Urban Sprawl

 

We have the best system that’s been working for billions of years,

Earth. (1)

 

To The Equation, I’m adding one billion people living in urban slums today, with another billion estimated to live in slums, doubling the amount of urban sprawlers, over the next 30 years. (2)

 

 

Investments in infrastructure for the 20 – 50 million urban area could become standard business planning. Areas with dry soil, could be irrigated with desalinated water from the Ocean using CETO for agriculture. Irrigation could therefore add value to otherwise impoverished land. The farmers would initially cover their own needs. When gradually gaining strength, production could increase, providing organic food for the Towns and the Core. Improving soil in the poor country could be done in a collaborative synergy between expanding urban areas, CETO, aviation and nanoFlowcell.

For example: Airlines are already reducing their CO2 emissions. (3) If the car industry would go over from oil to water, a global reduction of CO2 emissions would take place. This could improve the prospects for expansion of the airlines, assuming a growth in the tourism industry since more people earning money, could mean more holidays.

United for example could invest in CETO,
providing energy while irrigating soil for the farmers producing food and biofuel for the airline. (4) NanoFlowcell could also invest in CETO, if for example adjusted for the production of ionic liquid. (5)

The 15 + 20 year perspective with the pension fund as explained in The Share, could mean an investment in nanoFlowcell, CETO and United investing in Mumbai. (6) For the initial 15 years, the slums and farmers would be provided with water and sanitation, reducing the costs of urban sprawl, (7) along with investments for renewable electricity while producing crops for food and fuel. (8)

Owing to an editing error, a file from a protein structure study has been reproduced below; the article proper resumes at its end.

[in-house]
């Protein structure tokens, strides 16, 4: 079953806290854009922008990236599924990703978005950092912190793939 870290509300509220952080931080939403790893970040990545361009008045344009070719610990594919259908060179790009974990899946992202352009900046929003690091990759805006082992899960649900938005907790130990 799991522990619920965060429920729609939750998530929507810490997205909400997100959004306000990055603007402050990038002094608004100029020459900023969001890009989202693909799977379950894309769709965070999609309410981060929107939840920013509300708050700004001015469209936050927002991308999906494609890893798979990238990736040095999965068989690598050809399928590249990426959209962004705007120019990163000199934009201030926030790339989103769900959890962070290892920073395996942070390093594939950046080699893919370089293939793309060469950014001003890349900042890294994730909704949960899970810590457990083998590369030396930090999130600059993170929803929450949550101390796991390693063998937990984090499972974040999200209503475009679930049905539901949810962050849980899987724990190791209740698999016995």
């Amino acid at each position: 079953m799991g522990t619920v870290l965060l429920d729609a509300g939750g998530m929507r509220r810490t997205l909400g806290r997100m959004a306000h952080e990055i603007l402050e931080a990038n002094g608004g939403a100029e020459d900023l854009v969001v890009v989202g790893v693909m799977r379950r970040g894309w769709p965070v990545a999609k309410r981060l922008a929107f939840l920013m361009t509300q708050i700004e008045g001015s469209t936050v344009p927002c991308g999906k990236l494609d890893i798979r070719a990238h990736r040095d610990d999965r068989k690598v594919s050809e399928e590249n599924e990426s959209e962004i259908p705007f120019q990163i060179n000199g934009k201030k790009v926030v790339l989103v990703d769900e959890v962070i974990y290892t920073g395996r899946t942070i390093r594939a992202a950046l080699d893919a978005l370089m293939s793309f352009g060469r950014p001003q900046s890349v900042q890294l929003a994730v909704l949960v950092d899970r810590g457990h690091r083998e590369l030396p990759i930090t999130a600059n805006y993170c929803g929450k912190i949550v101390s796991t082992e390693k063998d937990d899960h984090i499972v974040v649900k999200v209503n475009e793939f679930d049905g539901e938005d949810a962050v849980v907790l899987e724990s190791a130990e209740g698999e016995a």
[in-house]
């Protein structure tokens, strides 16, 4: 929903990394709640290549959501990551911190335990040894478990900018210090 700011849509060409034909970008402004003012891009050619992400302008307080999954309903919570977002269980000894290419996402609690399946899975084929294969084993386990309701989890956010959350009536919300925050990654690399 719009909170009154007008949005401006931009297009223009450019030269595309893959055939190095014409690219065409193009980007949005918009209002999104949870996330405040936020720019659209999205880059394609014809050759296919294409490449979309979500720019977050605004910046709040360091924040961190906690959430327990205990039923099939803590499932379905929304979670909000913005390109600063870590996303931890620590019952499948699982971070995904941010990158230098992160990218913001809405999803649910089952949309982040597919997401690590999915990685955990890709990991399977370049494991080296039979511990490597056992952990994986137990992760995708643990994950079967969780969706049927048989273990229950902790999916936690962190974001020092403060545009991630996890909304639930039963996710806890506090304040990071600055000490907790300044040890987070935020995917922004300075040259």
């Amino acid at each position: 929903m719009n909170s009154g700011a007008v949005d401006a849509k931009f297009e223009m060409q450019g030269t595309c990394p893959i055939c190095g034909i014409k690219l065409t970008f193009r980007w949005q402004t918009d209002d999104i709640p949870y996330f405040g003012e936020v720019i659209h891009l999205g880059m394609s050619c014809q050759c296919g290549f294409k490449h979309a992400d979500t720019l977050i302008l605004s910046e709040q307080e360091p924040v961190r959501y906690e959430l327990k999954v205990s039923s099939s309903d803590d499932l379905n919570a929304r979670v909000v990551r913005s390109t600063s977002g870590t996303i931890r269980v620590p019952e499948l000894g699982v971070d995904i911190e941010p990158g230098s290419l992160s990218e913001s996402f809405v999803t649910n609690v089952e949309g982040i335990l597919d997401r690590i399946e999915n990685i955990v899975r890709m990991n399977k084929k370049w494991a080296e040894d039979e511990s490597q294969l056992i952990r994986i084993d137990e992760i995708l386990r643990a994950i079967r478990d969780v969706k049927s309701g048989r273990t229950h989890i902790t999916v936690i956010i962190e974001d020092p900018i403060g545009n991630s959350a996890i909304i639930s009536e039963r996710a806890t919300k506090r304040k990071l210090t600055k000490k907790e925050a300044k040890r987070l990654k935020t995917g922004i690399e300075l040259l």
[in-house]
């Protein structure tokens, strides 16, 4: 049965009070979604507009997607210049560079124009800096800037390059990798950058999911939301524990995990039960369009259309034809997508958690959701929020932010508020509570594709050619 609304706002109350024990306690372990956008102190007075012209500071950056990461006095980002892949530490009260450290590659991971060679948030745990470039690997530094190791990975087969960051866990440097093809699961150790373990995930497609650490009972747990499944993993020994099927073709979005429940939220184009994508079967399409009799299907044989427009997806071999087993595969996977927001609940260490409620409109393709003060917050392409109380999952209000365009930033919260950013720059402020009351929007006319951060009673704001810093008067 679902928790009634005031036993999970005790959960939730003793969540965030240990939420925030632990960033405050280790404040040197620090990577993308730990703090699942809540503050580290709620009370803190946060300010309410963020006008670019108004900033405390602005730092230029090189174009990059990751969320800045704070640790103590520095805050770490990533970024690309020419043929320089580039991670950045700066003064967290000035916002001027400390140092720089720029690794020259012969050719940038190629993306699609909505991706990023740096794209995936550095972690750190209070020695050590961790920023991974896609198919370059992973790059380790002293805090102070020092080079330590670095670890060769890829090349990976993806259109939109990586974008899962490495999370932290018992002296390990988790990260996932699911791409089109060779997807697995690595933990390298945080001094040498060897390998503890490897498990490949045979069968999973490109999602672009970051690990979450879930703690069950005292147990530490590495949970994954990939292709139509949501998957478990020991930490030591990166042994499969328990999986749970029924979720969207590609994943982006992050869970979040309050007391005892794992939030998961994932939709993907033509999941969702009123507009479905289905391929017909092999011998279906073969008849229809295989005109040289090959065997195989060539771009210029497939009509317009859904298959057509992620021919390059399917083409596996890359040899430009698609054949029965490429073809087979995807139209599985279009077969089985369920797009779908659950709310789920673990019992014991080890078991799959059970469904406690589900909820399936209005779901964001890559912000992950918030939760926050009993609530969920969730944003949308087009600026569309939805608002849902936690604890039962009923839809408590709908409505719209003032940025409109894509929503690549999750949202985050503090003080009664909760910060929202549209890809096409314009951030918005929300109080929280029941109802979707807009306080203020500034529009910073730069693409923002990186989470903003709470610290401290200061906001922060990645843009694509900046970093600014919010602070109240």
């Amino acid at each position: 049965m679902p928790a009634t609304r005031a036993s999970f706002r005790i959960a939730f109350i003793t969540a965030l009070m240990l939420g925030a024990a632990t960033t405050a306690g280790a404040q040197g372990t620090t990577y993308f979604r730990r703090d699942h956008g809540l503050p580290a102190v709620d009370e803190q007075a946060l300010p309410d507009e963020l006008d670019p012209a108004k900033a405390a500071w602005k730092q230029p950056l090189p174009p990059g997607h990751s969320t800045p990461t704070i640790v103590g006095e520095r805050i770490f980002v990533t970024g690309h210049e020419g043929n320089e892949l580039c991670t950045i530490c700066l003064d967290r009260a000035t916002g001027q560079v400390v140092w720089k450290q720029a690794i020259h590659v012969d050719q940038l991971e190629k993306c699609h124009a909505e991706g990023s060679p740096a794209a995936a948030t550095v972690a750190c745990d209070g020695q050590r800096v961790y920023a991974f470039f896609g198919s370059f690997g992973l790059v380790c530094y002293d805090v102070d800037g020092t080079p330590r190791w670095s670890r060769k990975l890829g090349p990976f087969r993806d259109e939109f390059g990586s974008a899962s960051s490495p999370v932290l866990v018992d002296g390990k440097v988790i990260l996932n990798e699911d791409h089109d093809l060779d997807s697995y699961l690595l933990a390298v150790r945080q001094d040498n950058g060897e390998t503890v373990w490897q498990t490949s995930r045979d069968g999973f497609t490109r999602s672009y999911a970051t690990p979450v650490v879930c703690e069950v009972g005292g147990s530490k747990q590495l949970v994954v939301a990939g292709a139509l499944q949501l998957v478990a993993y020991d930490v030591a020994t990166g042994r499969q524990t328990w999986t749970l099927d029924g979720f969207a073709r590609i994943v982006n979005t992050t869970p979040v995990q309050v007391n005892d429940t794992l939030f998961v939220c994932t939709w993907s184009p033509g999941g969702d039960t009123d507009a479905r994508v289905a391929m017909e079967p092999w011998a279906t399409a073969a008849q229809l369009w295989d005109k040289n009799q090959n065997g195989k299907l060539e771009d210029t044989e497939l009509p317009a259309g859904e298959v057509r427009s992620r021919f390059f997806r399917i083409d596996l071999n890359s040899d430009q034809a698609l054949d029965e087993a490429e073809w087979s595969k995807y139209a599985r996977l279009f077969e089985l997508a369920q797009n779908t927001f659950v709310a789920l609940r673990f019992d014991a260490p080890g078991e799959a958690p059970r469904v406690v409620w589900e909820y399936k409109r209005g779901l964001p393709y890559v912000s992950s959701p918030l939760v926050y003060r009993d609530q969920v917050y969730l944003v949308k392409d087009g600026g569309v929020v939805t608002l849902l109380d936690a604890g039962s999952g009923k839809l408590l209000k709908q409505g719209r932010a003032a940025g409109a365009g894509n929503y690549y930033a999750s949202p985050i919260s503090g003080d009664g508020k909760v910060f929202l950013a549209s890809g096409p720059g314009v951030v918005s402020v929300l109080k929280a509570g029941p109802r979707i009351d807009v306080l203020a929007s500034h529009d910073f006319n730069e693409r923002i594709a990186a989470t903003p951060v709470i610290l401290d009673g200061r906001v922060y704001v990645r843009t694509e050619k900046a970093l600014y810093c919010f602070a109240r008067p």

With a solid foundation provided, the following 20 years of investment could stimulate the consumers market in a growing population of income takers, allowing more families to buy cars, and go on holidays. This could also involve electronics and communication companies, offering free laptops, internet and education to the slum dwellers, while reaching a growing middle class in the Core and Towns. In exchange agreements with the local authorities, United, nanoFlowcell, CETO could reduce costs of energy production and urban sprawl.

With The Share, investors would create sustainable jobs locally, and growth for their companies. Leaving Mumbai with clean water and healthier population, in an airplane on biofuel, harvested locally.
Balanced with Earth’s Ecosystem in symbiosis with the growth of our population, in a Biodynamic society with equal right to happiness.

Good for all.

 

(1) http://en.wikipedia.org/wiki

(2) www.unhabitat.org
Green building interventions for social housing, 2015.

(3) ‘United signed the first U.S. cost-competitive, commercial-scale agreement with AltAir Fuels to purchase 15 million gallons of aviation biofuel to be used on regularly scheduled flights beginning in 2014 from our LAX hub.’ United Eco-skies, alternative fuels.

(4) ‘Feedstocks are the largest contributor to cost and are the primary sustainability driver in biofuel production. Additionally, primary food crops have an economic advantage over many energy crops, helping to protect food supply. New feedstocks are expected to complement food crops, be used as rotational crops, or begin as waste streams.’
Findings and Recommendations 2013. www.masbi.org.

(5) ‘Ionic liquids are nontoxic and nonflammable,
with great advantages in mass production, logistics, storage and no need for high-level safety protocols.’ www.nanoflocell.com

(6) Mumbai, a Mega City with a projected population growth of 7 million from 2014 – 2030. www.unpopulation.org.

(7) ‘This sprawling pattern can double land used per housing unit,
increase the costs of providing utilities and public services by 10–30% or more. Sprawl also results in greater congestion, accident and air
pollution costs, locking in high levels of energy consumption.’ www.newclimateeconomy.report

(8) Findings and Recommendations 2013, www.masbi.org.
‘Current biofuel policy measures are often short term and don’t
address fundamental inequities in the treatment of fossil fuels and biofuels. Biofuels production relies on long-term capital-intensive investment. Government policy must complement this private investment by providing long-term, reliable market signals as the industry grows to commercial scale.’ ‘The fossil fuels industry has relied on and continues to receive government subsidies, policies, and support that foster growth. The aviation biofuels industry should be afforded similar opportunities for growth.’

 

Leave a Reply

Your email address will not be published. Required fields are marked *